IKEA tests in-store mobile checkout, building multichannel innovation
NEW YORK – An IKEA executive at the Mcommerce Summit: State of Mobile Commerce 2016 revealed that the retailer is testing a mobile program that generates QR codes for the products in customers’ carts to speed up checkout, part of an ongoing focus on in-store technology that makes shoppers’ lives easier.
During the session, IKEA: The Path to Omnichannel: Why Digital Mobile Solutions are Important for Brands and Retailers, the executive emphasized how important it is to innovate in-store activations through mobile, as the furniture retailer’s bricks-and-mortar presence is essential but digital is changing customer behavior. IKEA leverages mobile to alleviate customer pain points rather than simply create something “cool,” and through its trial checkout feature, shoppers are able to check out in a much more convenient manner.
“When you think about the whole of the mcommerce piece, how you are combining the online experience and how people act in the store, and you start providing services that make sense, giving the customer the power to decide what to do and where to take the next step is what we are looking at,” said Victor Bayata, global head mobile solutions at IKEA. “What we need to do, and this is again the formula that everyone tries and tests, is that we need to understand our customers’ needs and wants,” he said.
“We definitely need to understand how we are building our capabilities.”
The Mcommerce Summit: State of Mobile Commerce 2016 was organized by Mobile Commerce Daily and Mobile Marketer.
Mobile in-store activations
In France, IKEA is testing a mobile application feature with which shoppers can scan each product when they place them in their shopping cart. At checkout, the app will generate a QR code that users can scan once and congregates all the products and prices for users to purchase.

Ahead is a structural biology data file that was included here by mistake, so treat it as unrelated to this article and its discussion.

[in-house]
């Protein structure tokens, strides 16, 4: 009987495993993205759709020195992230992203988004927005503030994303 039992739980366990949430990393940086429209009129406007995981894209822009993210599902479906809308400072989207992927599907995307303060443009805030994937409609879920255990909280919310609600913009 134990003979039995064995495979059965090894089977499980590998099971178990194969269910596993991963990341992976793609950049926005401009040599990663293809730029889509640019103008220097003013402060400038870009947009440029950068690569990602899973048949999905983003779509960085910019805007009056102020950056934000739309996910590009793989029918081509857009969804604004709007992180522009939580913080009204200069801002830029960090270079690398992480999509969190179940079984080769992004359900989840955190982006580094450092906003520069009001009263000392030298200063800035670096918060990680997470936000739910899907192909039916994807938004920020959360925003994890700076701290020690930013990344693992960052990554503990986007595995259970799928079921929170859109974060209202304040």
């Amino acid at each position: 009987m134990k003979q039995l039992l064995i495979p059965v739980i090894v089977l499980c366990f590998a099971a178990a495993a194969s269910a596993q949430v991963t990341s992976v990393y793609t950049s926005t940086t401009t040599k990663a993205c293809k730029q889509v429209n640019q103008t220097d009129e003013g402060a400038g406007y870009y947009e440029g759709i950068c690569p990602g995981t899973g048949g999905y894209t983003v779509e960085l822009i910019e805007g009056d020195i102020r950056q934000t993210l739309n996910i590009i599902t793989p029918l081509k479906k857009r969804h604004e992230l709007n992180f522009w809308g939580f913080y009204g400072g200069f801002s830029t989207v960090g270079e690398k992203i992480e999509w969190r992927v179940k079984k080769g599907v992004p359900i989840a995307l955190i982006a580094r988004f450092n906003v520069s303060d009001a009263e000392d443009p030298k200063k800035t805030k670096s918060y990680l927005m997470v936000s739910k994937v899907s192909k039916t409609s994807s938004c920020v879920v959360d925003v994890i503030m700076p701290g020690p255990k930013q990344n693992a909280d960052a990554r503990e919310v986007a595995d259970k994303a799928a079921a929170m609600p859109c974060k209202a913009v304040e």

The experience eliminates the need for users to scan multiple items at checkout, a factor highly beneficial to IKEA customers, as furniture is commonly large, bulky and difficult to scan. Users will only have to scan the QR code once, pay and then leave.
For IKEA, in-store activations are key because as consumers’ behavior changes with the evolution of digital, many big box retailers are shutting down bricks-and-mortar locations to focus on digital efforts. But this is not a possibility for IKEA, as furniture requires a hefty bricks-and-mortar presence, so to continue appealing to consumers, it is incorporating mobile in stores.
To make effective mobile activations, IKEA studies the consumer journey in and out of its stores, and attempts to develop helpful features that alleviate pain points. The executive stressed how important it is to create activations that help the consumer and are not just there to provide something flashy and cool.
It is also important for IKEA to mix together a strategy that rewards customers and creates a seamless experience but in its own branded way. IKEA wants to make these activations its own.
“For us, our ambition overall is to establish a great customer experience that can allow us to position our brand and engage with our customers, and definitely increase visitation to have people buy more,” Mr. Bayata said.
“In order to complete that engagement we understand that we need to increase our position because knowing and addressing people personally needs to be combined with how people want to be engaged,” he said. “When people buy our products or services, they want to be rewarded and want to feel that you are there.”